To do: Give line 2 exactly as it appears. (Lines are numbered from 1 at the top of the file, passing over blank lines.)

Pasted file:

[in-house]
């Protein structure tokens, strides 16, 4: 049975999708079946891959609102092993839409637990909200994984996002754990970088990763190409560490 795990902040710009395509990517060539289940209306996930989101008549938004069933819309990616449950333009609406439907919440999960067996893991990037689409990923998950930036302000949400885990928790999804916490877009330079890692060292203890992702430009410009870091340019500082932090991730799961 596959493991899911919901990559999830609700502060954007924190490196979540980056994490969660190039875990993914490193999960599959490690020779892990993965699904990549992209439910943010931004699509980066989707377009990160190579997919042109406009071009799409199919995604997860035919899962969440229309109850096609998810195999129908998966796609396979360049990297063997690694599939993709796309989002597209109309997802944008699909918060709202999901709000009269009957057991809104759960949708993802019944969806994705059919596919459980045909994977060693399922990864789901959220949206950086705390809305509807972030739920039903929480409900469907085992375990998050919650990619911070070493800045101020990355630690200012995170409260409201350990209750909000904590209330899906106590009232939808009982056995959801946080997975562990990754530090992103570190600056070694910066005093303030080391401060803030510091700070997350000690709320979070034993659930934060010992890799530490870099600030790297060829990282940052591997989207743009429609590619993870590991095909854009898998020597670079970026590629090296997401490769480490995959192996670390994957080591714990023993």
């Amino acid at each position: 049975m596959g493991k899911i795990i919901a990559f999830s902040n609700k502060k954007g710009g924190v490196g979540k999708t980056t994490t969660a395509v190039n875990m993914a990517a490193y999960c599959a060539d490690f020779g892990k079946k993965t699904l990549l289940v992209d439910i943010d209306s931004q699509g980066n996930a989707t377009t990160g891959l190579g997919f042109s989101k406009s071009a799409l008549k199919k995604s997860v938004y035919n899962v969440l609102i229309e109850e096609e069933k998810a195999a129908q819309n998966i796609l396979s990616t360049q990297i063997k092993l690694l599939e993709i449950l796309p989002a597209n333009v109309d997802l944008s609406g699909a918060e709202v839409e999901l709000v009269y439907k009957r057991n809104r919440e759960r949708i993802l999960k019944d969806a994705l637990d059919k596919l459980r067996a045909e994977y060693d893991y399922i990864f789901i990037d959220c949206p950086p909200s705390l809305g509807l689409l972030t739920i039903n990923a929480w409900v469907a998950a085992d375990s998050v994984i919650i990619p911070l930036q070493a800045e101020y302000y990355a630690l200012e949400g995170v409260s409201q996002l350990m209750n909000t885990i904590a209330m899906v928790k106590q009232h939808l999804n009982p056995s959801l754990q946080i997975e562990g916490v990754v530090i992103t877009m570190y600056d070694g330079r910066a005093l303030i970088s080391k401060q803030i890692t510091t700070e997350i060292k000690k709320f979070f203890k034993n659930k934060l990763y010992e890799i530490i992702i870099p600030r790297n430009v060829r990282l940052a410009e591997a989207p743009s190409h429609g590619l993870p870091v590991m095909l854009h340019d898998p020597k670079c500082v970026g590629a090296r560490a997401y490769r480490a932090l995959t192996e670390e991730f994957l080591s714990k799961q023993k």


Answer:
């Protein structure tokens, strides 16, 4: 049975999708079946891959609102092993839409637990909200994984996002754990970088990763190409560490 795990902040710009395509990517060539289940209306996930989101008549938004069933819309990616449950333009609406439907919440999960067996893991990037689409990923998950930036302000949400885990928790999804916490877009330079890692060292203890992702430009410009870091340019500082932090991730799961 596959493991899911919901990559999830609700502060954007924190490196979540980056994490969660190039875990993914490193999960599959490690020779892990993965699904990549992209439910943010931004699509980066989707377009990160190579997919042109406009071009799409199919995604997860035919899962969440229309109850096609998810195999129908998966796609396979360049990297063997690694599939993709796309989002597209109309997802944008699909918060709202999901709000009269009957057991809104759960949708993802019944969806994705059919596919459980045909994977060693399922990864789901959220949206950086705390809305509807972030739920039903929480409900469907085992375990998050919650990619911070070493800045101020990355630690200012995170409260409201350990209750909000904590209330899906106590009232939808009982056995959801946080997975562990990754530090992103570190600056070694910066005093303030080391401060803030510091700070997350000690709320979070034993659930934060010992890799530490870099600030790297060829990282940052591997989207743009429609590619993870590991095909854009898998020597670079970026590629090296997401490769480490995959192996670390994957080591714990023993």